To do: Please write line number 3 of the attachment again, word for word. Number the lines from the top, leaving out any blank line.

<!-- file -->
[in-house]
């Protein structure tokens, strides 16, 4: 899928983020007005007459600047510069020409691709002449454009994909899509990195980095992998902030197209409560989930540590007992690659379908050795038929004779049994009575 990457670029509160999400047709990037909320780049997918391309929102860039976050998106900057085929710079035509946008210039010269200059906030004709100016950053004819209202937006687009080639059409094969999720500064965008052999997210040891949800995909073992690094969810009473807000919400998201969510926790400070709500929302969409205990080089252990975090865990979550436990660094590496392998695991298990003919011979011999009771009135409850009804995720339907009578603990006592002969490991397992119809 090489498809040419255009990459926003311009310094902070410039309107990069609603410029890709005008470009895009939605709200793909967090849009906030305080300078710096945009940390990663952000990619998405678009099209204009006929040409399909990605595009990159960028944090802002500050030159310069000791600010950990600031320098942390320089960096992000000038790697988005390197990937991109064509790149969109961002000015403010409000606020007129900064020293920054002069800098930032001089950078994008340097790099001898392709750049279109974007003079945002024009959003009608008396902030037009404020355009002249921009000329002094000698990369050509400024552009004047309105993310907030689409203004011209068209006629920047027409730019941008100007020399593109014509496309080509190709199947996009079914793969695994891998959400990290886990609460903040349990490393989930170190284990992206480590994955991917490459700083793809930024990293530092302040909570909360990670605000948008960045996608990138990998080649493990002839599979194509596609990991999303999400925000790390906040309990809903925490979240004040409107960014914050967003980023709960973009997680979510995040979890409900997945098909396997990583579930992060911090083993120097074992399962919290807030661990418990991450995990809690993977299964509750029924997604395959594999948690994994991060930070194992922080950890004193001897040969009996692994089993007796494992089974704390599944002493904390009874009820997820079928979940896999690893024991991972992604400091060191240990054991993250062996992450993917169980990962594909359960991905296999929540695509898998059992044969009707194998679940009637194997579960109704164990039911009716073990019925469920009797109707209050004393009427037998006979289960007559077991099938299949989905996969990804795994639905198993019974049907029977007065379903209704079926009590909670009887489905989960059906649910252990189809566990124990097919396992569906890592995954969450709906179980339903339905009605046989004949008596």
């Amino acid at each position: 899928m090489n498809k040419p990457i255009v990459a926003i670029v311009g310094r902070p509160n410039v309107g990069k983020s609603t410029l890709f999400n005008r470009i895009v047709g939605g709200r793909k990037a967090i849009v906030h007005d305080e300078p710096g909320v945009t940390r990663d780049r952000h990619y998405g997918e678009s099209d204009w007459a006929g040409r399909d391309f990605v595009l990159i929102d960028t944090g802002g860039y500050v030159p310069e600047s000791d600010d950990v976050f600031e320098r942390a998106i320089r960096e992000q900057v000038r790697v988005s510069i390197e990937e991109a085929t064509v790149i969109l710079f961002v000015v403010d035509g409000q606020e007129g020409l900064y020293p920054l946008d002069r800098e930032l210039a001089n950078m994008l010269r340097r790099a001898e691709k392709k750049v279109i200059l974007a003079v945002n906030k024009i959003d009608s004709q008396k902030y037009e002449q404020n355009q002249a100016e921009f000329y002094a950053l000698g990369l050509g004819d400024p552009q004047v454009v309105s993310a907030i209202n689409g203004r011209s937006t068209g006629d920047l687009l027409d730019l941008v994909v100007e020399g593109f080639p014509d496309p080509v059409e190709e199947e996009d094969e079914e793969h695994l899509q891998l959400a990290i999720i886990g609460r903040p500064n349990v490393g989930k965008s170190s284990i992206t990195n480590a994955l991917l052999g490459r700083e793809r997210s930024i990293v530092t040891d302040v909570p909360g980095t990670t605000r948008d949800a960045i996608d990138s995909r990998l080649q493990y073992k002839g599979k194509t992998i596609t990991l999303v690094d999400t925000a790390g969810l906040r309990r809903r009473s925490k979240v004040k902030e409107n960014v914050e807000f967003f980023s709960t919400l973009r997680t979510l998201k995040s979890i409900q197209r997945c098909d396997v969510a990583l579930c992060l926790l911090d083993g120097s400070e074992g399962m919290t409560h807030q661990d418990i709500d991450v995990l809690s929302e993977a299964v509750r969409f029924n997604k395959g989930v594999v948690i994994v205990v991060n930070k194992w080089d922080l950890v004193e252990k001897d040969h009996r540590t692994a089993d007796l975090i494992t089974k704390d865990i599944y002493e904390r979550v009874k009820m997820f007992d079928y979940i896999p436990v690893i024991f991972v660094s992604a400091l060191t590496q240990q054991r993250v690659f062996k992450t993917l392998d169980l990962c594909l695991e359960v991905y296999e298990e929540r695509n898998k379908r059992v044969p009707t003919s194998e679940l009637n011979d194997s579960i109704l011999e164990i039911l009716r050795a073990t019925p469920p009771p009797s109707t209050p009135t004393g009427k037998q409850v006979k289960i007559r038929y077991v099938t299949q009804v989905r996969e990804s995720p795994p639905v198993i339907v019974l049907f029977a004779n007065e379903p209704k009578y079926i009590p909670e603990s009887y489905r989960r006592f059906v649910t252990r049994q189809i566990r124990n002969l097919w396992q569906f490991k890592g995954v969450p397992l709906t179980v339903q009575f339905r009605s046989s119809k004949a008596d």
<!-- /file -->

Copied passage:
């Amino acid at each position: 899928m090489n498809k040419p990457i255009v990459a926003i670029v311009g310094r902070p509160n410039v309107g990069k983020s609603t410029l890709f999400n005008r470009i895009v047709g939605g709200r793909k990037a967090i849009v906030h007005d305080e300078p710096g909320v945009t940390r990663d780049r952000h990619y998405g997918e678009s099209d204009w007459a006929g040409r399909d391309f990605v595009l990159i929102d960028t944090g802002g860039y500050v030159p310069e600047s000791d600010d950990v976050f600031e320098r942390a998106i320089r960096e992000q900057v000038r790697v988005s510069i390197e990937e991109a085929t064509v790149i969109l710079f961002v000015v403010d035509g409000q606020e007129g020409l900064y020293p920054l946008d002069r800098e930032l210039a001089n950078m994008l010269r340097r790099a001898e691709k392709k750049v279109i200059l974007a003079v945002n906030k024009i959003d009608s004709q008396k902030y037009e002449q404020n355009q002249a100016e921009f000329y002094a950053l000698g990369l050509g004819d400024p552009q004047v454009v309105s993310a907030i209202n689409g203004r011209s937006t068209g006629d920047l687009l027409d730019l941008v994909v100007e020399g593109f080639p014509d496309p080509v059409e190709e199947e996009d094969e079914e793969h695994l899509q891998l959400a990290i999720i886990g609460r903040p500064n349990v490393g989930k965008s170190s284990i992206t990195n480590a994955l991917l052999g490459r700083e793809r997210s930024i990293v530092t040891d302040v909570p909360g980095t990670t605000r948008d949800a960045i996608d990138s995909r990998l080649q493990y073992k002839g599979k194509t992998i596609t990991l999303v690094d999400t925000a790390g969810l906040r309990r809903r009473s925490k979240v004040k902030e409107n960014v914050e807000f967003f980023s709960t919400l973009r997680t979510l998201k995040s979890i409900q197209r997945c098909d396997v969510a990583l579930c992060l926790l911090d083993g120097s400070e074992g399962m919290t409560h807030q661990d418990i709500d991450v995990l809690s929302e993977a299964v509750r969409f029924n997604k395959g989930v594999v948690i994994v205990v991060n930070k194992w080089d922080l950890v004193e252990k001897d040969h009996r540590t692994a089993d007796l975090i494992t089974k704390d865990i599944y002493e904390r979550v009874k009820m997820f007992d079928y979940i896999p436990v690893i024991f991972v660094s992604a400091l060191t590496q240990q054991r993250v690659f062996k992450t993917l392998d169980l990962c594909l695991e359960v991905y296999e298990e929540r695509n898998k379908r059992v044969p009707t003919s194998e679940l009637n011979d194997s579960i109704l011999e164990i039911l009716r050795a073990t019925p469920p009771p009797s109707t209050p009135t004393g009427k037998q409850v006979k289960i007559r038929y077991v099938t299949q009804v989905r996969e990804s995720p795994p639905v198993i339907v019974l049907f029977a004779n007065e379903p209704k009578y079926i009590p909670e603990s009887y489905r989960r006592f059906v649910t252990r049994q189809i566990r124990n002969l097919w396992q569906f490991k890592g995954v969450p397992l709906t179980v339903q009575f339905r009605s046989s119809k004949a008596d």